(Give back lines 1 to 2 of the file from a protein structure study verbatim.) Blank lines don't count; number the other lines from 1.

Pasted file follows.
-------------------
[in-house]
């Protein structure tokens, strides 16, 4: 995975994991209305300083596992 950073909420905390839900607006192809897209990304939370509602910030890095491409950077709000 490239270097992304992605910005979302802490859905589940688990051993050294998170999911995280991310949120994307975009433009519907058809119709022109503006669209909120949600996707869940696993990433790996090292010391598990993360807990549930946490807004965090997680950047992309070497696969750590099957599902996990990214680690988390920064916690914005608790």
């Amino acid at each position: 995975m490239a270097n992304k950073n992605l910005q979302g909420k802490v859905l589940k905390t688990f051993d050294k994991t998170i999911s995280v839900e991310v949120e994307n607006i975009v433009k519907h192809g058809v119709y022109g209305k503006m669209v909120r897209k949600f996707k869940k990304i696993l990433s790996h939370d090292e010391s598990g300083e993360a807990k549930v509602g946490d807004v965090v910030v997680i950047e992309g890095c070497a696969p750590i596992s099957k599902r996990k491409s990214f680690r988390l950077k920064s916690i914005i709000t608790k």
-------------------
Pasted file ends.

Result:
[in-house]
């Protein structure tokens, strides 16, 4: 995975994991209305300083596992 950073909420905390839900607006192809897209990304939370509602910030890095491409950077709000 490239270097992304992605910005979302802490859905589940688990051993050294998170999911995280991310949120994307975009433009519907058809119709022109503006669209909120949600996707869940696993990433790996090292010391598990993360807990549930946490807004965090997680950047992309070497696969750590099957599902996990990214680690988390920064916690914005608790």